Recognizing that I had just downgraded my fellow blind people who, instead of complaining, were doing what they could to improve their lot and mine, I vowed not to make that mistake again. I have, instead, chosen to follow his lead--spreading the word that we the blind, with the proper training and opportunity, can do the average job in the average place of business as well as our sighted peers, and doing my best to dispel myths and misconceptions about blindness which, if we let them, can hold us hostage.

His words and his presence awakened something in me that gave me courage to try harder to find ways to participate more fully in life. But along with that came the realization that, if I were to be honest with others and myself, I must be willing to question behavior either in them or in me which would stifle growth. This, for me, is the hardest part of accepting equality and high expectations. I don't like making waves.

But, if we are to create for ourselves a climate of hope and genuine progress, we must be willing not only to believe that it is respectable to be blind but also to live our lives in such a way that others will come to believe it too. We need to internalize the understanding that, as someone once said, "Life is not the candle or the wick; it is the burning." And once we have received that spark of insight, we must pass it on to others so that, as our individual earthly candles are used up, those we have touched will carry on and create an ever-widening circle of confident and competent blind people.

Does this approach work? I believe it does. And so does the Governor of Nebraska. He put it this way at our meeting in September: "I think one of the roles of Nebraska state government--probably government in general--is to make sure that we create the climate for individuals to achieve their maximum potential. . . . I must admit, when I looked at the . . . Commission bill, one of the things I wanted to figure out [was], would it help? . . . It's always a question of priorities. But I decided that the Commission was a priority. Now having said that, I will applaud you for being willing not only to educate me about the need for that, but to educate State Senators. These things do not happen accidentally. They happen because people get engaged in the process and make the case that it's important. . . . My hope is that [this] will create a . . . new . . . relationship between the blind community and the State of Nebraska, [and] a new generation of people who are achieving their maximum potential. Because, after all, that is what this is all about."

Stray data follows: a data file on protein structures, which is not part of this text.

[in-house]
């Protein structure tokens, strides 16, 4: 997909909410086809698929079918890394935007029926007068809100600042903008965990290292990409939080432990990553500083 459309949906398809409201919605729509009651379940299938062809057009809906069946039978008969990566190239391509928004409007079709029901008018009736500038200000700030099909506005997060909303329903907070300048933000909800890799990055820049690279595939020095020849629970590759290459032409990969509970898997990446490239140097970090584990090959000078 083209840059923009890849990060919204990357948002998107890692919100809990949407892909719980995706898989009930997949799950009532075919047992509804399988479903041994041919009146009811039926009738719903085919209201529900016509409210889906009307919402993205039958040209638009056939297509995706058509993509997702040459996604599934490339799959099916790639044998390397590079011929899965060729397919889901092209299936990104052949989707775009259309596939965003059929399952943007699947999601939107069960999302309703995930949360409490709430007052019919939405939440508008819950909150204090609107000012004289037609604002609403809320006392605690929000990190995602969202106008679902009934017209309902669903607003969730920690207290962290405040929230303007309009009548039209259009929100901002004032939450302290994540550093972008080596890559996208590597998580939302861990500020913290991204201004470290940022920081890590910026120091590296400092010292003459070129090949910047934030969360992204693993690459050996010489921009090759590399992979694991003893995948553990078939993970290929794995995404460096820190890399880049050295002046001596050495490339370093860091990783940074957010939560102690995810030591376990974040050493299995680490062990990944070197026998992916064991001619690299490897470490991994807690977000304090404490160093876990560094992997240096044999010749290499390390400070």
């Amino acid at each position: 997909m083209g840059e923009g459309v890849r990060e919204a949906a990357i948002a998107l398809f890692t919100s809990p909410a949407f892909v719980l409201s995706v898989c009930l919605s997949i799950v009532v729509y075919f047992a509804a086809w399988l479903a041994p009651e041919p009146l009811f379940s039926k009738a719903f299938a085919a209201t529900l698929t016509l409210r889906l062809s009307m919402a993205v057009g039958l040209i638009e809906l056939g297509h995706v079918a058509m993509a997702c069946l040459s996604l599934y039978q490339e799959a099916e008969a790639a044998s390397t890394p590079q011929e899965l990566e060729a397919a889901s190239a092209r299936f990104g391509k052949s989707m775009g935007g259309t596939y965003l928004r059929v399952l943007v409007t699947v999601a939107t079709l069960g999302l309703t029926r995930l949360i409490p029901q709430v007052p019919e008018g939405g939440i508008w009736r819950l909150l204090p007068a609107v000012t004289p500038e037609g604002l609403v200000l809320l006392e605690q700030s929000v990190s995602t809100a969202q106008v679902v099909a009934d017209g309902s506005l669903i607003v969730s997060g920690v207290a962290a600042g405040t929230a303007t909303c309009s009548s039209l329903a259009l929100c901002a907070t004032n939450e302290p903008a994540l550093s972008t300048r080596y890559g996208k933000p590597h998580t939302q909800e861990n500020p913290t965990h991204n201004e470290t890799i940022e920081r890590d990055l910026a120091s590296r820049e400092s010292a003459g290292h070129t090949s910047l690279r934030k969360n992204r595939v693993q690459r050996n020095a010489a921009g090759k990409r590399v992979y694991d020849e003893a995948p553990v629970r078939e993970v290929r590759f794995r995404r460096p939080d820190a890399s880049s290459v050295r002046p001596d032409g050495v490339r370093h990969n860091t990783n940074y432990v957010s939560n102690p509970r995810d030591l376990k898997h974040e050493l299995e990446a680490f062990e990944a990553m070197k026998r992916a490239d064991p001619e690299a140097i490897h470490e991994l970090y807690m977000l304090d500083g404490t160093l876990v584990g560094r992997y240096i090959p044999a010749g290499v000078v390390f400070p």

It is indeed--and not just in Nebraska, but throughout the world. If we use well the creativity that is within us and work with each other to make a positive difference, one person at a time, we can sail toward a productive future with our souls set, come what may, on the goals of security, equality, and opportunity for blind people. Dr. Marc Maurer, President of the National Federation of the Blind, has often reminded us that no one else can do this for us. We must do it for ourselves. And we will. For we are no longer the passive recipients of yesterday's charity. We are the active architects of tomorrow's promise.